As he continued to develop his collage works, he abandoned the strict geometrical regularity of his early work with Taeuber and explored the operation of chance and the generation of abstract forms through observations of nature. Sketching with India ink on the shores of the lake at Ascona, Arp made drawings of rocks, broken branches, roots, and grass. By simplifying these forms and transposing them into three dimensions, he created a series of abstract reliefs composed of irregularly shaped, brightly painted pieces of wood. Arp called these reliefs "Earthly Forms," suggesting both their relation to organic life and their abstraction. By locating the source of abstraction in nature, which for him was imbued with spiritual meaning, Arp sought to create an art that could act as a cultural restorative for an age brutalized by the unchecked development of rationalized technology, represented for him, as for the other dadaists in Zurich, by the horrific events of World War I.

When the war ended, Arp was able to reestablish the international contacts that had been so important to him prior to 1914. In Cologne he formed a Dada collaborative with Johannes Baargeld and Max Ernst, contributing poetic texts to the collages of Ernst. Later he became aligned with Dada in Paris, and his work became more figurative. The reliefs from this period parody everyday objects, which are made absurd by overt simplification of their forms. When Paris fell to the Germans in 1940, Arp and Taeuber were forced to seek refuge in the south of France. Taeuber's accidental death in 1943 devastated Arp, and he never quite recovered. He wrote scores of poems dedicated to her memory and insisted on the continued importance of her work, which he had exhibited alongside his own on many occasions. In 1945 Arp asked Marguerite Hagenbach, a mutual friend of his and Taeuber's, to become his companion; they were married in 1959. Eventually Arp returned to sculpture, and in his later years received numerous exhibitions and prizes. In 1966 he was honored by the installation of his memorial plaque to Dada (a white marble relief with a gilded navel) on the façade of the former Cabaret Voltaire in Zurich. (Source)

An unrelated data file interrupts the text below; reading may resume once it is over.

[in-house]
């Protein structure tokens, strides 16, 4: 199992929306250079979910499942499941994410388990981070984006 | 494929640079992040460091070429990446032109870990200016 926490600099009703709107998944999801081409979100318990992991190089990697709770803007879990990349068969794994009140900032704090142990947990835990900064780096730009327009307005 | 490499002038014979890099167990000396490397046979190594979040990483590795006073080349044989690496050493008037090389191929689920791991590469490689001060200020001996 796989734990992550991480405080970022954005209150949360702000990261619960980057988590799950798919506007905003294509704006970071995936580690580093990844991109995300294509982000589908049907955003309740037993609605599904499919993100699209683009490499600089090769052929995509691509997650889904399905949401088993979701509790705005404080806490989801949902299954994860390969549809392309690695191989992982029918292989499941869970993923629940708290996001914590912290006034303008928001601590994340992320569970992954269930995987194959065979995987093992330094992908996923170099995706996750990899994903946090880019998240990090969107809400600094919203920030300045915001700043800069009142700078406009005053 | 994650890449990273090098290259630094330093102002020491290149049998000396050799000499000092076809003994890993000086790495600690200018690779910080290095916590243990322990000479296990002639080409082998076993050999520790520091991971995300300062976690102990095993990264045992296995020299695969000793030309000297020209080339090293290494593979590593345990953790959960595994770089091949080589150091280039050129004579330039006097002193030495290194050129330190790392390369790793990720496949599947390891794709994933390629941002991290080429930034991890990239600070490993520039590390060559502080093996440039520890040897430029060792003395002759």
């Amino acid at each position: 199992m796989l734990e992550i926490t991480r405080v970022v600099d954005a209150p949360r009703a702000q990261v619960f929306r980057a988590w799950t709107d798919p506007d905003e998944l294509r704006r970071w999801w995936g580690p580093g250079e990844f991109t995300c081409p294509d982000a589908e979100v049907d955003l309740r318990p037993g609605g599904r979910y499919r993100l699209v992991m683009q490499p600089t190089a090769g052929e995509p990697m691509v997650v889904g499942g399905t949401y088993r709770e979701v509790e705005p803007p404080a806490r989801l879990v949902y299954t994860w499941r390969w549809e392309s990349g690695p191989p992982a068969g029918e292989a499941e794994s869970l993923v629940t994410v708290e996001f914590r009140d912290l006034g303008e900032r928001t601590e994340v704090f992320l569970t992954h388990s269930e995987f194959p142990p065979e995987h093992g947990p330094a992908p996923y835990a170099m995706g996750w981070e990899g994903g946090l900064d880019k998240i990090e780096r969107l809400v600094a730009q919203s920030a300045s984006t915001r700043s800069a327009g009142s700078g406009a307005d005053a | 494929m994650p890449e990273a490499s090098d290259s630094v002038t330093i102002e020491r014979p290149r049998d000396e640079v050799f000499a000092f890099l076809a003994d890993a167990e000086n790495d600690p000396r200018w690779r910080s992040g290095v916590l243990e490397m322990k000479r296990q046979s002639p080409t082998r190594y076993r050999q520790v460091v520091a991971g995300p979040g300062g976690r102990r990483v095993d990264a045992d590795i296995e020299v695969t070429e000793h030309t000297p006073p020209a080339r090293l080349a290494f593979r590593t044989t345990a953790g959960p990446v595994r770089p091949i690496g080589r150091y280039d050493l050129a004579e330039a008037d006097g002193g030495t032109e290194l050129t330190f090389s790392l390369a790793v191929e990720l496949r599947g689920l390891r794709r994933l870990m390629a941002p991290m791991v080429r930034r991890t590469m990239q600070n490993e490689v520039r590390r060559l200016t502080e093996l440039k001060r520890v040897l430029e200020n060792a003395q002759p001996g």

Publications[edit]

  • with El Lissitzky, Die Kunstismen/Les Ismes De L’Art/The Isms of Art: 1914-1924, Erlenbach-Zürich/Munich/Leipzig: Eugen Rentsch, 1925, xi+48 pp, PDF, JPGs; repr., New York: Arno, 1968; repr., Baden: Lars Müller, 1990, xi+48 pp. The book gives short definitions by well-known artists of the various movements of the period followed by reproductions illustrating each of them. WP, Reprint 1990. (German)/(French)/(English)
    • "Umelecké izmy", Slovenské pohľady 10, 1965. (Slovak)
  • On My Way: Poetry and Essays, 1912-1947, ed. Robert Motherwell, New York: Wittenborn, Schultz, 1948. (English)
  • Unsern täglichen Traum. Erinnerungen, Dichtungen und Betrachtungen aus den Jahren 1914-1954, Zürich: Die Arche, 1955; 1995. (German)
  • Jours Effeuillés, Paris: Gallimard, 1966. (French)
  • Sfinga ruža, trans. Ivan Kupec, Bratislava: Slovenský spisovateľ, 1968, 188 pp. (Slovak)
  • Arp on Arp: Poems, Essays, Memories, ed. Marcel Jean, New York: Viking Press, 1972. Based on the 1966 collection in French. (English)
  • Dadaland. Iz dnevnika jednog dadaiste, trans. Aleksa Golijanin, anarhija/blok 45, 2013, 62 pp. (Croatian)

See also[edit]

Links[edit]